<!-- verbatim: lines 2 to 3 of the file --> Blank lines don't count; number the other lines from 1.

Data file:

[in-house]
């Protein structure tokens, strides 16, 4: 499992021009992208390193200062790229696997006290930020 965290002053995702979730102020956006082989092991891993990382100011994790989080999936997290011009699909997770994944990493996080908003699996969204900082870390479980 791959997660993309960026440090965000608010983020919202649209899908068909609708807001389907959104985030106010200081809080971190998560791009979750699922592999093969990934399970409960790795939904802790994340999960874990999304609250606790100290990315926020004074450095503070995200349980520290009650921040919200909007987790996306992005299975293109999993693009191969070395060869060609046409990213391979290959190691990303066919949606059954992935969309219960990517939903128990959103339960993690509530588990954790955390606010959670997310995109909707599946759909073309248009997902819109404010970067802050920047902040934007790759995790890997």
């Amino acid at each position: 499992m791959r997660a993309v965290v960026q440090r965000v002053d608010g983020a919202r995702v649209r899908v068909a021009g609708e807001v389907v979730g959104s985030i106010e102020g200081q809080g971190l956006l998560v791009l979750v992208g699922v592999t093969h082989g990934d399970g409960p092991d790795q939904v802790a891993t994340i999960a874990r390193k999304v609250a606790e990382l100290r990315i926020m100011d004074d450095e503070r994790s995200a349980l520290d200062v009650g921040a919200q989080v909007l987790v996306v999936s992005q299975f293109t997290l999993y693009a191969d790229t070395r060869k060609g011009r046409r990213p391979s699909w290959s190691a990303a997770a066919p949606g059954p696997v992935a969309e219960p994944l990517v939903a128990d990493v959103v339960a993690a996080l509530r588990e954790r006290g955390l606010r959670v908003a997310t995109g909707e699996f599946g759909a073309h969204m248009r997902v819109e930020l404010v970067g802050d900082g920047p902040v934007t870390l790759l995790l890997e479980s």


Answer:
């Protein structure tokens, strides 16, 4: 499992021009992208390193200062790229696997006290930020 965290002053995702979730102020956006082989092991891993990382100011994790989080999936997290011009699909997770994944990493996080908003699996969204900082870390479980 791959997660993309960026440090965000608010983020919202649209899908068909609708807001389907959104985030106010200081809080971190998560791009979750699922592999093969990934399970409960790795939904802790994340999960874990999304609250606790100290990315926020004074450095503070995200349980520290009650921040919200909007987790996306992005299975293109999993693009191969070395060869060609046409990213391979290959190691990303066919949606059954992935969309219960990517939903128990959103339960993690509530588990954790955390606010959670997310995109909707599946759909073309248009997902819109404010970067802050920047902040934007790759995790890997």
């Amino acid at each position: 499992m791959r997660a993309v965290v960026q440090r965000v002053d608010g983020a919202r995702v649209r899908v068909a021009g609708e807001v389907v979730g959104s985030i106010e102020g200081q809080g971190l956006l998560v791009l979750v992208g699922v592999t093969h082989g990934d399970g409960p092991d790795q939904v802790a891993t994340i999960a874990r390193k999304v609250a606790e990382l100290r990315i926020m100011d004074d450095e503070r994790s995200a349980l520290d200062v009650g921040a919200q989080v909007l987790v996306v999936s992005q299975f293109t997290l999993y693009a191969d790229t070395r060869k060609g011009r046409r990213p391979s699909w290959s190691a990303a997770a066919p949606g059954p696997v992935a969309e219960p994944l990517v939903a128990d990493v959103v339960a993690a996080l509530r588990e954790r006290g955390l606010r959670v908003a997310t995109g909707e699996f599946g759909a073309h969204m248009r997902v819109e930020l404010v970067g802050d900082g920047p902040v934007t870390l790759l995790l890997e479980s």